Call for Proposals: The ACRL University Libraries Section Current Topics Discussion Group will host one or two virtual presentations in Spring 2023. We invite proposals for either lightning talks (10-15 minutes) or full session talks (30-45 minutes). Presentations should be focused on issues and problems of current interest to university libraries and librarians.
How can librarians collaborate effectively to promote cross-disciplinary scholarship and teaching in digital humanities? What are examples of spaces, activities, and programs developed cooperatively by librarians and digital humanities colleagues?
As instructional designers, our choices impact learners in a variety of different ways and take on more importance when the instructor and learner are unseen participants in the learning process. One of the key frameworks in use for the creation of learning objects is Universal Design for Learning (UDL). It has provided many librarians a roadmap for creating learning objects by providing guidance on making design choices that recognize the diverse ways in which learners engage with virtual content.
Introducing Conversations About Diversity, Equity, Inclusion, and Accessibility to Personnel at a Mid-Sized Academic Library (video replay)
This is a recording of the June 15, 2022 presentation: Introducing Conversations About Diversity, Equity, Inclusion, and Accessibility to Personnel at a Mid-Sized Academic Library. During the presentation the speakers described their experiences facilitating discussions on Diversity, Equity, Inclusion, and Accessibility at the W. Frank Steely Library of Northern Kentucky University (NKU).
Learning analytics offers a new tool in the library assessment toolbox, one that closes gaps left by other assessment methods but requires different ways of framing assessment questions, innovative strategies for using or connecting data, and strengthening collaborations with campus partners. This workshop is a continuation of the November 2021 ACRL ULS webinar, “Libraries and Learning Analytics: Facts, False Choices, and Future Forays” (presentation link, recording link), and is designed to help librarians take the next step in learning analytics preparedness by guiding them through a series of activities designed to support them in thinking through decisions, data, and conversations necessary for ethical, effective, and engaging learning analytics work at their institutions.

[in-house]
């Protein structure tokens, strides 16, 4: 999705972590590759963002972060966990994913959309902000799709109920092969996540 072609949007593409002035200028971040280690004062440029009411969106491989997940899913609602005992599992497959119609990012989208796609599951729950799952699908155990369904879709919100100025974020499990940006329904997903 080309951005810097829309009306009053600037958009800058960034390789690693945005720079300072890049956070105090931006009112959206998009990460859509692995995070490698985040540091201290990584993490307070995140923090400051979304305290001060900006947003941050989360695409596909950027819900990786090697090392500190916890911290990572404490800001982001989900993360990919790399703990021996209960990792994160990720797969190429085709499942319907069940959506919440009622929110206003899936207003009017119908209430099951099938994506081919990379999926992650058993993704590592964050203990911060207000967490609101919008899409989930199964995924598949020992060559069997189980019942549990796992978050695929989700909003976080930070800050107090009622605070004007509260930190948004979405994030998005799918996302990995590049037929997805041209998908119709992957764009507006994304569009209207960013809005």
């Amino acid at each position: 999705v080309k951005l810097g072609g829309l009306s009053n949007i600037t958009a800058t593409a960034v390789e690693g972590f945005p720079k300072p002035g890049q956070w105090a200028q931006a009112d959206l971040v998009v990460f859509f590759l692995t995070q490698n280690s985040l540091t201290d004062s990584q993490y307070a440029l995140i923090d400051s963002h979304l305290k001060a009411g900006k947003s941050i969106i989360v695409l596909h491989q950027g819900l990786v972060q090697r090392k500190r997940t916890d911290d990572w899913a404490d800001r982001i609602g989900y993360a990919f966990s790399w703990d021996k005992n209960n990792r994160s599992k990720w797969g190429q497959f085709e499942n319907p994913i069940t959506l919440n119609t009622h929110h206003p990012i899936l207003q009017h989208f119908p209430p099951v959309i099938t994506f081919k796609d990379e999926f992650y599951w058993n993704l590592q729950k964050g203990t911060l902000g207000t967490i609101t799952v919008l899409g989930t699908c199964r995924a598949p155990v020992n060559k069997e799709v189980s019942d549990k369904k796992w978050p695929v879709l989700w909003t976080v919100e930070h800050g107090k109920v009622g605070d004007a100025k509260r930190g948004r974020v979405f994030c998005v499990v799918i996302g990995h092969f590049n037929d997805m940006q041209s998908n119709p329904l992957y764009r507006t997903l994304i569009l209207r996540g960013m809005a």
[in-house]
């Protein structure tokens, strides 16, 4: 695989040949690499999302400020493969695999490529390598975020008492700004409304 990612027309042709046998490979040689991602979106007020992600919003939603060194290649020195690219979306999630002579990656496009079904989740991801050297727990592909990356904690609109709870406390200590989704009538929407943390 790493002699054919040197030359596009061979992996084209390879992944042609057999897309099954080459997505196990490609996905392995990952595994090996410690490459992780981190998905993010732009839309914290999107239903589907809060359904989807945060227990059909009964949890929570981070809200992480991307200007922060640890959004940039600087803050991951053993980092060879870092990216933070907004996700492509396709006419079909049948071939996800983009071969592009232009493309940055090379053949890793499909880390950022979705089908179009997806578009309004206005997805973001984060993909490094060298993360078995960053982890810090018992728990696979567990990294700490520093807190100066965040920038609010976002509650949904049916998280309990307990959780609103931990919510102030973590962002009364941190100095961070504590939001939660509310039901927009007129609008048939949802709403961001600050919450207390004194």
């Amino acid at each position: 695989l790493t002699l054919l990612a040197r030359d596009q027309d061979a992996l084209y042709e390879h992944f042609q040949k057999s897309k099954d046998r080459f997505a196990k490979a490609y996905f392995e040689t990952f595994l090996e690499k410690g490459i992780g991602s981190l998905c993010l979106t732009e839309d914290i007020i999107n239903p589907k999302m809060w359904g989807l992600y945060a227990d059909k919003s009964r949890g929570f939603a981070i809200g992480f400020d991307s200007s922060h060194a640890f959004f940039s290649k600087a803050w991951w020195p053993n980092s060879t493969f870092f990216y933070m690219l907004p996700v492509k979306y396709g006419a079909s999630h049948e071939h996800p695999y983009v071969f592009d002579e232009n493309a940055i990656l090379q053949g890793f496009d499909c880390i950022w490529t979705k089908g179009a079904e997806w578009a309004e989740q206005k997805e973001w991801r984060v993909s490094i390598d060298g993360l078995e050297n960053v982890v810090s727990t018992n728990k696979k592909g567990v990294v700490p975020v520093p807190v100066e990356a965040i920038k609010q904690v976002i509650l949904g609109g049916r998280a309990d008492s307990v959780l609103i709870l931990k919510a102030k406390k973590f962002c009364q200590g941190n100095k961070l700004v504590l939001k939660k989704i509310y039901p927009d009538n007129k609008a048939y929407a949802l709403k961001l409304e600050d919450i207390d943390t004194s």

Introducing Conversations About Diversity, Equity, Inclusion, and Accessibility to Personnel at a Mid-Sized Academic Library
Presenters will describe their experience, as four white women, facilitating conversations about diversity, equity, inclusion, and accessibility and share best practices for creating safe spaces for meaningful discussion. Presenters will discuss next steps and how they are turning these conversations into actionable and measurable library wide projects. The program will conclude with a brief discussion on initiating these challenging, but crucial conversations when your organization has historically lacked diversity.
Preparing University Libraries for a Post-Pandemic World: A Discussion of the ULS Future of University Libraries Group
The Future of University Libraries Discussion Group invites you to join them for an online conversation about the future of academic libraries post-pandemic on Thursday May 19, 2:00-3:15 EDT.
This is a recording of the March 28, 2022 presentation: Designing Email Challenges for Remote Teach and Learning. During the presentation the speakers shared how they use email challenges to engage their campus as well as communities outside their university. The approach allows for diverse participation by anyone with an internet connection and an email address regardless of their location, while also providing flexibility for asynchronous instruction.
This is a recording of the February 25, 2022 presentation: Team Based Subject Liaisons: A Model for Research Engagement. During the presentation, Honora Eskridge and Alex Carroll discussed a team-based liaison model that can be used to achieve more consistent, sustainable outcomes.
Teaching and learning has changed as a result of the pandemic, and many of those changes are here to stay. As many of our institutions continue to embrace more online instruction, e-mail based challenges can provide a flexible way to meet the needs of varied learner populations.